The site context is understood and explained in multiple different layers that are extracted from the site. Each layer represents a program or system that makes up the city. These components are carefully taken piece by piece and are then flipped vertically and transformed into a unit dedicated to a certain program. These can be added/subtracted over time.
The negative space or voids within the existing city are preserved and incorporated into the vertical transformation, providing transparency and offering a communal space for the residents. The mega-scale of the vertical city can use different footprints to optimize the parametric arrangement of its modules.
The units are composed of five different programs: residential, commercial, civic, mixed-use, and green space. The units are stacked and organized on a grid system allowing programs to become interchangeable. Two different scales make up the entirety of the infrastructure providing different options.
Downtown Los Angeles
By questioning traditional typologies, a vertical city works at the macro and micro scale and redefines historical methods of organizing communities by preserving intimacy at the human scale.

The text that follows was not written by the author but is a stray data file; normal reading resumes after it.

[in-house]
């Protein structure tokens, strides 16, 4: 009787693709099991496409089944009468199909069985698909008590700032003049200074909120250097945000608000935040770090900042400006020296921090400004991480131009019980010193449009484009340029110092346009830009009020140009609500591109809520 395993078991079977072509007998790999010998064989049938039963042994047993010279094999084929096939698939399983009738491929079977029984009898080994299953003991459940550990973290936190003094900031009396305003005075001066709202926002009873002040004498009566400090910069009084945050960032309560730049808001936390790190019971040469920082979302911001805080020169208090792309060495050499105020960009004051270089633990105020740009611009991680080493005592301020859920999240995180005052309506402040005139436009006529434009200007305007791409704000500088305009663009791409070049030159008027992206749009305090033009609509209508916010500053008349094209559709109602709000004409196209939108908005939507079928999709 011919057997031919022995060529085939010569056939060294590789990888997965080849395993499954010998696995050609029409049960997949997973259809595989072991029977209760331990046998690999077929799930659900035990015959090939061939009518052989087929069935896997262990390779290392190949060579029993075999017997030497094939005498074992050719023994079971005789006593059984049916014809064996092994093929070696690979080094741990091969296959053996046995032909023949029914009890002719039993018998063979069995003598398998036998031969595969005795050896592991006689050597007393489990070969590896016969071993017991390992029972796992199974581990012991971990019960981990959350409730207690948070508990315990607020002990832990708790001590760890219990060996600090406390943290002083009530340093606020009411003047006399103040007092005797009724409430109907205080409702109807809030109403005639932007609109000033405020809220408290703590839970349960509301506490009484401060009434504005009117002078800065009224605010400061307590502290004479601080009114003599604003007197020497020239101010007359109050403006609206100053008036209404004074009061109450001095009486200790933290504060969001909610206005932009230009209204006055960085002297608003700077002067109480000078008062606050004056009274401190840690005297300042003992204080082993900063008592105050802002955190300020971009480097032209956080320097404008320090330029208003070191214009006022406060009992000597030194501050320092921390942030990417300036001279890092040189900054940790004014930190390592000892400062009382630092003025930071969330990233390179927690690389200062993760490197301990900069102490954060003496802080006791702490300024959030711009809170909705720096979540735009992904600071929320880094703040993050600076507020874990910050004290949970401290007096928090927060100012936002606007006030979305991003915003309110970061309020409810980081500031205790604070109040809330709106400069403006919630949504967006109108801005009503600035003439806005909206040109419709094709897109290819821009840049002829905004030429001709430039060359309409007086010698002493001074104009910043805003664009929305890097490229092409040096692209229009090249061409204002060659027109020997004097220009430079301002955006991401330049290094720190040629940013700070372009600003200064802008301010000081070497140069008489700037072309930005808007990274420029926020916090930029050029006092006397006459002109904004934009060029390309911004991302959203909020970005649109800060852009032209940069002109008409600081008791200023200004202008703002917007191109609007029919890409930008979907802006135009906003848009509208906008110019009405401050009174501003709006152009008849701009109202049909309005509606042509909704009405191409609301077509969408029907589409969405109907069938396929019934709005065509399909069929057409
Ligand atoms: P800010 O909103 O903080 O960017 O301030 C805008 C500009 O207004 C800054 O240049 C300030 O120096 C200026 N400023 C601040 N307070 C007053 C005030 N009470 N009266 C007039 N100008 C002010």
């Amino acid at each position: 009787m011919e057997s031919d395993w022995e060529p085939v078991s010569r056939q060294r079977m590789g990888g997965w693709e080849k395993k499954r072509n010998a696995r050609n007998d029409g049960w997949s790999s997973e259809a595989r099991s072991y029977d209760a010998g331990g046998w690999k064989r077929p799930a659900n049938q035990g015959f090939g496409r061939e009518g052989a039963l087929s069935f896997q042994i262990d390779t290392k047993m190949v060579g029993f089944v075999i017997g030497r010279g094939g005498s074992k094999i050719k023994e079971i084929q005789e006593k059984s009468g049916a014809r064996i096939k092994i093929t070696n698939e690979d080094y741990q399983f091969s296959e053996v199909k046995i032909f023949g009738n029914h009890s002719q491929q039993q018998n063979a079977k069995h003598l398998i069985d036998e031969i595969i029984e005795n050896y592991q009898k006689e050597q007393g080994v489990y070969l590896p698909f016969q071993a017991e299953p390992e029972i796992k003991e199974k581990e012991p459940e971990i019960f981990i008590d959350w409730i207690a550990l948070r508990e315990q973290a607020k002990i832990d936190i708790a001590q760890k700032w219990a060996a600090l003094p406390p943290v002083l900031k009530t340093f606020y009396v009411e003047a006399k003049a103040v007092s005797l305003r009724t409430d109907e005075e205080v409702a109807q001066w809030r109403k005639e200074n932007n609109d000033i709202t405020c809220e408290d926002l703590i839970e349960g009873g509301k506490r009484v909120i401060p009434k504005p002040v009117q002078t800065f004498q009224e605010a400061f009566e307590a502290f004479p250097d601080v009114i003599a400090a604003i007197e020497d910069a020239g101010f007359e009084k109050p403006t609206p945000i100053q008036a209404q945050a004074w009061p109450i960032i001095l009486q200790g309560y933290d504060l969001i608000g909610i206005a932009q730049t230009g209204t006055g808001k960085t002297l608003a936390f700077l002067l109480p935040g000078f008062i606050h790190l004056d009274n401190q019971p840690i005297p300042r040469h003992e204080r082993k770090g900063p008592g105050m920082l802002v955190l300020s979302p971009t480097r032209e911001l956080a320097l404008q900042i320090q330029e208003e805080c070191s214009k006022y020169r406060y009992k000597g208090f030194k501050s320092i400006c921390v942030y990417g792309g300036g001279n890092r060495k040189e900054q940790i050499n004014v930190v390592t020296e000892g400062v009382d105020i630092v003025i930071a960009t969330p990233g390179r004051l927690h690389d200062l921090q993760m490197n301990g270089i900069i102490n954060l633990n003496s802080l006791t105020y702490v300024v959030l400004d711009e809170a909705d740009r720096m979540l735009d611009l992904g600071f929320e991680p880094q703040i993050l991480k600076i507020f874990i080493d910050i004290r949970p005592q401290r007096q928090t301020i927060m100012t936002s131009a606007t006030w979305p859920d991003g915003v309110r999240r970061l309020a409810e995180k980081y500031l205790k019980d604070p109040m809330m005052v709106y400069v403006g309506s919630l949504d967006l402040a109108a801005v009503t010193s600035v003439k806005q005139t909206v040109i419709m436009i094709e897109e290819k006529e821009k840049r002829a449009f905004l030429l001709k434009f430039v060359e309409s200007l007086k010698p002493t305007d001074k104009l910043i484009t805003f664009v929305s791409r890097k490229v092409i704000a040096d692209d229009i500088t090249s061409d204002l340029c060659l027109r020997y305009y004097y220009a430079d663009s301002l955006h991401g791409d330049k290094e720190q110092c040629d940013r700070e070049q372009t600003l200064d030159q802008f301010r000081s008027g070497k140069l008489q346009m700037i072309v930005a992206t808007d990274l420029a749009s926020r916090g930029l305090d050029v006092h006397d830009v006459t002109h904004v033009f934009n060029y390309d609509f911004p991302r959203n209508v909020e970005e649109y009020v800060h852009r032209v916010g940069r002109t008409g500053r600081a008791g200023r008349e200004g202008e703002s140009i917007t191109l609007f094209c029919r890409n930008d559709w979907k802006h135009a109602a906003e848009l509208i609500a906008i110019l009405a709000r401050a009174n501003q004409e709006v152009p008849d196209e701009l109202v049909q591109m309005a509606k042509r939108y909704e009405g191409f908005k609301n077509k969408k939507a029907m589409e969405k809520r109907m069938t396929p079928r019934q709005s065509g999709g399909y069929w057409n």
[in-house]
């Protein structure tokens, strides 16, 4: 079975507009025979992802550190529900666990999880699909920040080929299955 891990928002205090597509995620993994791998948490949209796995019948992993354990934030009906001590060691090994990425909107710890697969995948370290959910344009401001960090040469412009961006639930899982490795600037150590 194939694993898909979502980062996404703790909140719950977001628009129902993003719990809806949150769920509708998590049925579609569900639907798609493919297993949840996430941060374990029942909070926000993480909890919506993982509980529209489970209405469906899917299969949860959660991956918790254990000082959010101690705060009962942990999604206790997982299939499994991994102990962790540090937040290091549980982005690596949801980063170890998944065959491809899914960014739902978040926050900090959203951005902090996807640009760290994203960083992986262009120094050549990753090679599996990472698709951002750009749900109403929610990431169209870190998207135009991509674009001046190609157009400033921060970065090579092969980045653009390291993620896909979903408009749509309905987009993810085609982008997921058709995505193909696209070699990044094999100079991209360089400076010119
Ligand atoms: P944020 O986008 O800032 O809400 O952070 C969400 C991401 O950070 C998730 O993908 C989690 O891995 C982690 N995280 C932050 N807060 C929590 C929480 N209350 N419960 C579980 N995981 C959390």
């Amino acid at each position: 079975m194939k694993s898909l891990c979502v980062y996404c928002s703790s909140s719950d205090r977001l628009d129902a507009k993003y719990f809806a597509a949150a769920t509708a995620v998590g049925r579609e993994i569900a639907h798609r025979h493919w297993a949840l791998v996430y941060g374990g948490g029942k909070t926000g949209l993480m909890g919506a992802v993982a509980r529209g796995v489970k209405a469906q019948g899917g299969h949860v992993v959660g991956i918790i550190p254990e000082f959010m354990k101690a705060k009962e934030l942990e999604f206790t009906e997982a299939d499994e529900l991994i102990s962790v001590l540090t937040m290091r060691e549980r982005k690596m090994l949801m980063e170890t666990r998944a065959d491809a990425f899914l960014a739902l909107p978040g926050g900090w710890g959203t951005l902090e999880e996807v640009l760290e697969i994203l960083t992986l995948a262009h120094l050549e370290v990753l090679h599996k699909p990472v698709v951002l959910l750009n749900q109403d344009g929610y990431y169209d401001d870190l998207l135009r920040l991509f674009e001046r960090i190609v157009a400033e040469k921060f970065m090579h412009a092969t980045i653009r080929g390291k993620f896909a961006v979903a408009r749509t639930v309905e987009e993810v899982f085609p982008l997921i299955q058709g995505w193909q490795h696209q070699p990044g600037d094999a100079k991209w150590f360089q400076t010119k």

A new typology of a vertical would embrace communities as a flexible framework which adapts to environmental and economic changes. Over time, the city can grow and expand as needed. This city would renew declining urban zones by filling voids in the city grid with functioning, thriving neighborhoods. Most importantly, this new typology would have the capacity to maximize green space while creating an efficient, accessible circulation system throughout each space.
This innovative design can take place in any major city around the world. By expanding up along the vertical plane, unused urban voids will be activated.